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Ohio State awards President’s Prize to two outstanding scholars
The Ohio State University has selected two graduating seniors as recipients of the 2020 President’s Prize for their dedication to improving people’s lives through the power of accessible educational experiences.
Biomedical engineering major Jen Schlegel and public health major Simone Bacon each will receive a $50,000 living stipend and up to $50,000 in startup funding through the President’s Prize, the highest university recognition bestowed on exceptional students committed to social change. They will each work with faculty mentors and other experts, while sharing their ideas and experiences with Ohio State’s global community of alumni, supporters and partners.
“Jen and Simone continue our university’s proud tradition of impact and excellence here at home and around the world,” said Ohio State President Michael V. Drake. “Thousands of lives have been changed for the better by our Buckeye community, and many more will be impacted because of these two incredible, compassionate scholars.”
Schlegel and Bacon were selected from among a group of applicants who submitted ideas for projects with the potential to make a meaningful impact on society, and that furthered the university’s mission of addressing some of the world’s most important and pressing challenges.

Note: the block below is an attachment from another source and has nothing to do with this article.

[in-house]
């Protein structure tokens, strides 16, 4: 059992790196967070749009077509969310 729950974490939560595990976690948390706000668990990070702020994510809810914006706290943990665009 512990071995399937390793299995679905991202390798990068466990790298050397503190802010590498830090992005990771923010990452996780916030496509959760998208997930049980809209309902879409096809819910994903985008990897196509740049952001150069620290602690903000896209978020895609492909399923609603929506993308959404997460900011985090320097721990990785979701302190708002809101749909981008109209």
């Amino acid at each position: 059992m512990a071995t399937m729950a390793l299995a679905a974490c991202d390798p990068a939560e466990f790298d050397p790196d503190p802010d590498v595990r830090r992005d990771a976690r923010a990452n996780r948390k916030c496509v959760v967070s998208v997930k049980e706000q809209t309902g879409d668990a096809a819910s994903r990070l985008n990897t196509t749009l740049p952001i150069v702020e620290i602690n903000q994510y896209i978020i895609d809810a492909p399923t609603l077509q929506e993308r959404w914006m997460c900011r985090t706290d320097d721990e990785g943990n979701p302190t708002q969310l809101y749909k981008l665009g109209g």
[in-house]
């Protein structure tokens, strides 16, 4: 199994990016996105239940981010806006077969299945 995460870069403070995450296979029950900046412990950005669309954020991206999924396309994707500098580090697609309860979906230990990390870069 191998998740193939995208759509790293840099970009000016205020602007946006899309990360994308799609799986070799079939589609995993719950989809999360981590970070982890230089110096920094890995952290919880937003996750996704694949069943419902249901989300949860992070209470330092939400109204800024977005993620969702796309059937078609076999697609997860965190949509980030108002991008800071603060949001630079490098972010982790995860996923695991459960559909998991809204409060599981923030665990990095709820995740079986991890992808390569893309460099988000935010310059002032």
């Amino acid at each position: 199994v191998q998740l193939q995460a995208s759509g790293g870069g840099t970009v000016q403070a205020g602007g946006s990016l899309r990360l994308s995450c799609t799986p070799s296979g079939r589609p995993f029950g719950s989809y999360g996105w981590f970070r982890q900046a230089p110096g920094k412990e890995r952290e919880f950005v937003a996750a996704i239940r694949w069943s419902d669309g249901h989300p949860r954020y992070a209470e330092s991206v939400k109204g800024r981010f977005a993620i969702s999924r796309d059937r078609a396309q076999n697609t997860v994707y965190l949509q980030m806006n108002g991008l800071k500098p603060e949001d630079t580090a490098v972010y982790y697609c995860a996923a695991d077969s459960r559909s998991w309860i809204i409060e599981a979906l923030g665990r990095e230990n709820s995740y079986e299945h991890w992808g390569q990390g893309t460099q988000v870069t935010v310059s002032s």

Schlegel will lead a team in developing Handicom, a software/mobile application that facilitates the connection between ideas and written work. It’s a finger tap-based app with a built-in library, allowing for the import of homework, images, diagrams, equations and more.
“More than 40 million Americans have limited dexterity, and I’m one of them, with good use of four of my 10 fingers,” Schlegel said. “When I struggled academically, some people expected me to temper my career goals. A perspective shift is needed, and I am so excited to work with, and on behalf of, the disability community to help them grow and accomplish more.”
Bacon will be working on UnC.A.G.ED (Changing the Achievement Gap in Education), which strives to increase parent-child early talk and remove barriers to early learning among disadvantaged populations in Columbus. The project aims to recruit infants and their families who identify as low-income or represent a racial or ethnic minority. It will use a three-pronged approach: Baby Book Bundles, a language analysis intervention program and student volunteers.
“Children are our future – what we invest in them today will determine the promise of our tomorrow and they are worth every bit of the investment,” Bacon said. “Through our dedication to service and holistic support, my project team will work to leave remarkable impacts on the children we serve.”
Now in its fourth year, the President’s Prize honors Ohio State’s founding purpose of offering an excellent education while elevating society through research—a reflection of the university motto, “Education for Citizenship.” Awarded annually, the prize is funded solely through donor contributions.
For more information on the prize, see https://presidentsprize.osu.edu/.